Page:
He takes us through the histories: of the concept of pilgrimage itself, from ancient and Old Testament times to Christian Holy Land pilgrimages that grew during Constantine’s rule; of the practice of visiting and praying at the tombs of martyrs that in the early fourth century grew into Lenten pilgrimages to churches built above or around those tombs, and then became formalized as station church pilgrimages led during Lent by the Bishop of Rome; of the decline of the practice, for a variety of reasons, in the early part of the second millennium; and of its resurgence in the 20th century,  for which “the greatest impetus” came from American seminarians and student priests studying at the Pontifical North American College in Rome, who began such a daily Lenten pilgrimage in the mid-1970s, and by the turn of the century were attracting “hundreds of English-speakers from Rome’s universities, diplomatic posts and Anglophone seminaries” to join with them.

He takes us—brilliantly assisted by the photography of Stephen Weigel and the artistic, architectural and historical descriptions of art historian Elizabeth Lev—into each station church, sharing with us their physical magnificence, their rich and sometimes turbulent histories, and the unique spiritual significance of each of them, that integrate together to provide the journey of conversion that is this Lenten pilgrimage.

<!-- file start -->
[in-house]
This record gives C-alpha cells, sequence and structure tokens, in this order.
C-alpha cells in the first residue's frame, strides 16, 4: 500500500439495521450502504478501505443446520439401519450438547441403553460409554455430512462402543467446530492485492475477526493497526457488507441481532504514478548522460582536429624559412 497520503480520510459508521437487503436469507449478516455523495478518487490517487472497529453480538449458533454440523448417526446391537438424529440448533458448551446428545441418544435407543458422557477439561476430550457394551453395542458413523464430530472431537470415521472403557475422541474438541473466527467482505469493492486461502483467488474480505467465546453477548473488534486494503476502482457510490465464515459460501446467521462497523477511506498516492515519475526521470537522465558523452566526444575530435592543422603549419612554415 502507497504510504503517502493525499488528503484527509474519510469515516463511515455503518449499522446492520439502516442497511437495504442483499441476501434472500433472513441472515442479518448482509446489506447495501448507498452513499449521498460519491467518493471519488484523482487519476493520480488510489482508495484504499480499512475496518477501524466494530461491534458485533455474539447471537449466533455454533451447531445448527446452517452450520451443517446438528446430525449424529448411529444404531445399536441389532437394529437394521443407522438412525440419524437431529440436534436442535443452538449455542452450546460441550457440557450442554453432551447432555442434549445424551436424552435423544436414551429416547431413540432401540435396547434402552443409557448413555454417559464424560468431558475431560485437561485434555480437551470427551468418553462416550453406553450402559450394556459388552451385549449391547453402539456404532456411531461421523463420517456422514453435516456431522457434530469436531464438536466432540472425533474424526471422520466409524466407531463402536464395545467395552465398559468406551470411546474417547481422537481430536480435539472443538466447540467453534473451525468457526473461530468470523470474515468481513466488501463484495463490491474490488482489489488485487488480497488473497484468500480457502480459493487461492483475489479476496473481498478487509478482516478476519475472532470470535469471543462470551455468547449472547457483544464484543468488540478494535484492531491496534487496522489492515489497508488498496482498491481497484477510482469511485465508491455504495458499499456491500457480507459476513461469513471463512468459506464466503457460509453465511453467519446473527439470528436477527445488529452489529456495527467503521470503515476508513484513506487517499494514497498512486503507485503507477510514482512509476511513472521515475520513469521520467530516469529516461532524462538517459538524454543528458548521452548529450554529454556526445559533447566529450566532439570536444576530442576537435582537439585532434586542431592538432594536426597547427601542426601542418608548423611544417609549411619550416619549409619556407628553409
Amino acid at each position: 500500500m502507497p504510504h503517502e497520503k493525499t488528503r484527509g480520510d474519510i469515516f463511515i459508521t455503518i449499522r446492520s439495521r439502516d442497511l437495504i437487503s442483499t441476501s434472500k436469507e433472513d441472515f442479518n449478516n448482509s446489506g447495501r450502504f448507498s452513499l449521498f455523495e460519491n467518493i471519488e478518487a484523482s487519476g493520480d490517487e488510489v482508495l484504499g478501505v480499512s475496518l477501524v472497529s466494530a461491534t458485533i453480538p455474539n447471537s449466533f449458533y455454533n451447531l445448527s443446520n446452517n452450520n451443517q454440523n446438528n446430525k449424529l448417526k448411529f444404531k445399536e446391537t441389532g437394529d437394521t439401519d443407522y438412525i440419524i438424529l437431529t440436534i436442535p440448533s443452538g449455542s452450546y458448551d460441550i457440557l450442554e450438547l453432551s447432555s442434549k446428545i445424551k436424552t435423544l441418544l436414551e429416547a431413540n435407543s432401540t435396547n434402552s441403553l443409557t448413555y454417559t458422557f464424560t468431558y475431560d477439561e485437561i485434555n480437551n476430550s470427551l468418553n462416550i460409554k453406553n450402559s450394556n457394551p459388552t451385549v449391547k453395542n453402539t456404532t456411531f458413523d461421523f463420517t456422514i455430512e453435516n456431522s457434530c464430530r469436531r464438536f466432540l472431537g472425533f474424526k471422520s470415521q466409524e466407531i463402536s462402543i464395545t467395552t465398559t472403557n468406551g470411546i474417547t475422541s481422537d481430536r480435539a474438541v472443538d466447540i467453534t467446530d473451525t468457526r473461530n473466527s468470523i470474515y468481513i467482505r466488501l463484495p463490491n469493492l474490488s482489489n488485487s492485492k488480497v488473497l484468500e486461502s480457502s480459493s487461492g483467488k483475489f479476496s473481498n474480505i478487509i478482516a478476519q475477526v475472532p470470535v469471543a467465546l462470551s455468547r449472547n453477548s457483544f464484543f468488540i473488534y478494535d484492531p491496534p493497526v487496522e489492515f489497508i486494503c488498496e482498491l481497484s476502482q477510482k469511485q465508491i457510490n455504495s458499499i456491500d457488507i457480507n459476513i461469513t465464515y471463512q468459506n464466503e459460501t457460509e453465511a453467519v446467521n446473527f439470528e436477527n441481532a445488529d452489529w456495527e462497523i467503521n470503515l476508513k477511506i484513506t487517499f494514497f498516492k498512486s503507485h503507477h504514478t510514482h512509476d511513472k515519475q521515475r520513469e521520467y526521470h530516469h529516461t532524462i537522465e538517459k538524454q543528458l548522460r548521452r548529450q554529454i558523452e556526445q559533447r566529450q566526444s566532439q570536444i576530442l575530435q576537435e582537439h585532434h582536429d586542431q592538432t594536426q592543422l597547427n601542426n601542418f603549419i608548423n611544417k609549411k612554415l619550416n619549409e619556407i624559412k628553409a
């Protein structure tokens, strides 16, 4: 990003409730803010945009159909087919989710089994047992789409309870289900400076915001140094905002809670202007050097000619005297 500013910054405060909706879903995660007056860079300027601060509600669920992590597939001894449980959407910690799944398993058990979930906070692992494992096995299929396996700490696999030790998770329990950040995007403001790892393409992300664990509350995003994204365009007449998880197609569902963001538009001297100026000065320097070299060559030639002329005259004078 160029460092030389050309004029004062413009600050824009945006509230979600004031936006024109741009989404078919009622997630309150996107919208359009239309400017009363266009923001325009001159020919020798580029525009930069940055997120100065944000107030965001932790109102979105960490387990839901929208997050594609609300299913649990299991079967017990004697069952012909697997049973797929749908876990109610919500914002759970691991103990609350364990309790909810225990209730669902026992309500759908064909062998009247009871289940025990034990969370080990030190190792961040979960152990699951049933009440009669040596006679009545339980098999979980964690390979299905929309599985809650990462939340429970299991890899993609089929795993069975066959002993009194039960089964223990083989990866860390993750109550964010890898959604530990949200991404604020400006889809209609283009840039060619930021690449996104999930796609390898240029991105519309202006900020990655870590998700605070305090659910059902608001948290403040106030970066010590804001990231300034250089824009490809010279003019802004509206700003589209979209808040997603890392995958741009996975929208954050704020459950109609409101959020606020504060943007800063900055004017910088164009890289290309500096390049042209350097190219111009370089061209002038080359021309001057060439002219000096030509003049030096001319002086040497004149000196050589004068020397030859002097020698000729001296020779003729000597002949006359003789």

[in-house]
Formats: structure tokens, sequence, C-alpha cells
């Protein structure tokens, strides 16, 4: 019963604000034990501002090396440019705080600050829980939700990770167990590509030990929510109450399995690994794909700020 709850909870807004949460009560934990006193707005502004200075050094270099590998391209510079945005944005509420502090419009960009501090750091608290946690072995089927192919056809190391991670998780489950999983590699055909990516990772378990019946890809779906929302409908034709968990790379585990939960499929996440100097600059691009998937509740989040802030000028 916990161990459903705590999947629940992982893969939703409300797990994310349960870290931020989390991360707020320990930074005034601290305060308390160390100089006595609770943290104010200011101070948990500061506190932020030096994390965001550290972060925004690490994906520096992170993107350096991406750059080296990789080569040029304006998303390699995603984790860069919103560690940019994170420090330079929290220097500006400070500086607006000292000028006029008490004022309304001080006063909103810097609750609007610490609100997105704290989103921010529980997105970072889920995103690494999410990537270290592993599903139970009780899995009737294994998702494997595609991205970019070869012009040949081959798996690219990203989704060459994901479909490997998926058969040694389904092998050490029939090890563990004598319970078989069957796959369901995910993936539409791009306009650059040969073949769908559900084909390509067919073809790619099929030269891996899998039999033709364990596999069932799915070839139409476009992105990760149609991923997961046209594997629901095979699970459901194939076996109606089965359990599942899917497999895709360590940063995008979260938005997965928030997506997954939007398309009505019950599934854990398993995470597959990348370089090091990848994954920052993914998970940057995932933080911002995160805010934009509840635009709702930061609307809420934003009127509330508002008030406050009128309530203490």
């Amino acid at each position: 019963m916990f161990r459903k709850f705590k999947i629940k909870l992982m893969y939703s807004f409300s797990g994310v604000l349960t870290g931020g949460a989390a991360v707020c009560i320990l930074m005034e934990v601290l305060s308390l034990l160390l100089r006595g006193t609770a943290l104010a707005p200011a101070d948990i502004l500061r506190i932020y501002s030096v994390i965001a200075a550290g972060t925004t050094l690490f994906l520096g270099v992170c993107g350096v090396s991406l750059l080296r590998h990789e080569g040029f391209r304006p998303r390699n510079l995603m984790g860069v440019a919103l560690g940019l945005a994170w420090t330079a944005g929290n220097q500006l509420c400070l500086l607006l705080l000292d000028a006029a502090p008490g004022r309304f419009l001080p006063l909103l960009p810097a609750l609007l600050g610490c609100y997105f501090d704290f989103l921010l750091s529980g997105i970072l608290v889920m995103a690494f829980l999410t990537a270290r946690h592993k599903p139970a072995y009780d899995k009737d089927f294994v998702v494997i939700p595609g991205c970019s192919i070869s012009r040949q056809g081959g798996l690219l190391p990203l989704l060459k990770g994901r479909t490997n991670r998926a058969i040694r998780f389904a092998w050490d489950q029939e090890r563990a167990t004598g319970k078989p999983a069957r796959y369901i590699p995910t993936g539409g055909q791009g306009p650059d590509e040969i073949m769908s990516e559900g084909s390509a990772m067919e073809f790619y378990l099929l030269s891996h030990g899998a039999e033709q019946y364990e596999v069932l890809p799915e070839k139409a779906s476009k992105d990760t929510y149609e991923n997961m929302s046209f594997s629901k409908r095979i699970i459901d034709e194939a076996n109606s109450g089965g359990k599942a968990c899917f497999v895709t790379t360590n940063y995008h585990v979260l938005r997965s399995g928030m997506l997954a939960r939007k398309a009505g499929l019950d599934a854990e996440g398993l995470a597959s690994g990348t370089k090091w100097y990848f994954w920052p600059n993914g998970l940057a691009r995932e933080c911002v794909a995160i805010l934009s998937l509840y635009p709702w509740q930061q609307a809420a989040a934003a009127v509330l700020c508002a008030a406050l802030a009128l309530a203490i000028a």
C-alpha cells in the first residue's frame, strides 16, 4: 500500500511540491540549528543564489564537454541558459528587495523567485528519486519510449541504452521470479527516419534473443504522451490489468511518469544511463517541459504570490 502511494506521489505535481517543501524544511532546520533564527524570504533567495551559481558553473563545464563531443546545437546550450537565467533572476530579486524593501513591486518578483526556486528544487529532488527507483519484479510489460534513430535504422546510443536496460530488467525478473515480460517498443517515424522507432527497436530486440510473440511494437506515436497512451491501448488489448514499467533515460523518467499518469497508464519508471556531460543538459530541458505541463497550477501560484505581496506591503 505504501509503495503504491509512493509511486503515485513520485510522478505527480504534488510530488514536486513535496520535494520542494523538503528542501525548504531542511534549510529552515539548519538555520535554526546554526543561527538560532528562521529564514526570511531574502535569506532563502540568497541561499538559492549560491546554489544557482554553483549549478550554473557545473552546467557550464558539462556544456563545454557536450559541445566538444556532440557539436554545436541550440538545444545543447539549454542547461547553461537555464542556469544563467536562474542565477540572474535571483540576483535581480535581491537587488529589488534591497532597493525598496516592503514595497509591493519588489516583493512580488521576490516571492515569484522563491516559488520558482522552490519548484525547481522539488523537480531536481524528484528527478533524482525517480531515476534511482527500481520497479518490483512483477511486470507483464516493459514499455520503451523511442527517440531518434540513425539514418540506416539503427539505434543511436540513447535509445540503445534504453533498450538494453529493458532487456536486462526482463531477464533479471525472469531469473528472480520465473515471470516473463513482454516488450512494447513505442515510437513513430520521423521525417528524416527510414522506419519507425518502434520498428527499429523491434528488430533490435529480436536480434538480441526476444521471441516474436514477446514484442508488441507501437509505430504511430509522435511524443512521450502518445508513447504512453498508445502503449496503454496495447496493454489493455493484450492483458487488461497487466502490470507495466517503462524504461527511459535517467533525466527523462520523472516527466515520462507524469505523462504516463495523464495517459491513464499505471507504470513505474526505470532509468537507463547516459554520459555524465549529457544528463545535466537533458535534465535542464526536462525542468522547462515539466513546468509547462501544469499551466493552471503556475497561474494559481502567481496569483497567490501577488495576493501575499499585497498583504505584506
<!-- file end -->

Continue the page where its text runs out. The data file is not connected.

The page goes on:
In each church, Weigel takes us through that particular day of Lent – its Mass and readings, the office of readings for the day, the saint whose feast day it is – and intertwines them with the spiritual and faith-historical significance of that day’s particular station church.

For example, on the Wednesday of Holy Week, “as the forces of darkness are closing in” on Jesus, “the Lenten pilgrim’s attention is naturally drawn to Mary’s ‘second fiat‘: the inarticulate, silent fiat at the foot of the cross.” And so the pilgrimage that day is to the Basilica of St. Mary Major, and leads also to reflection on the “notable developments of Marian doctrine in the Catholic Church” that “deepen our understanding of the mystery of Christ and of the mystery of the Church.”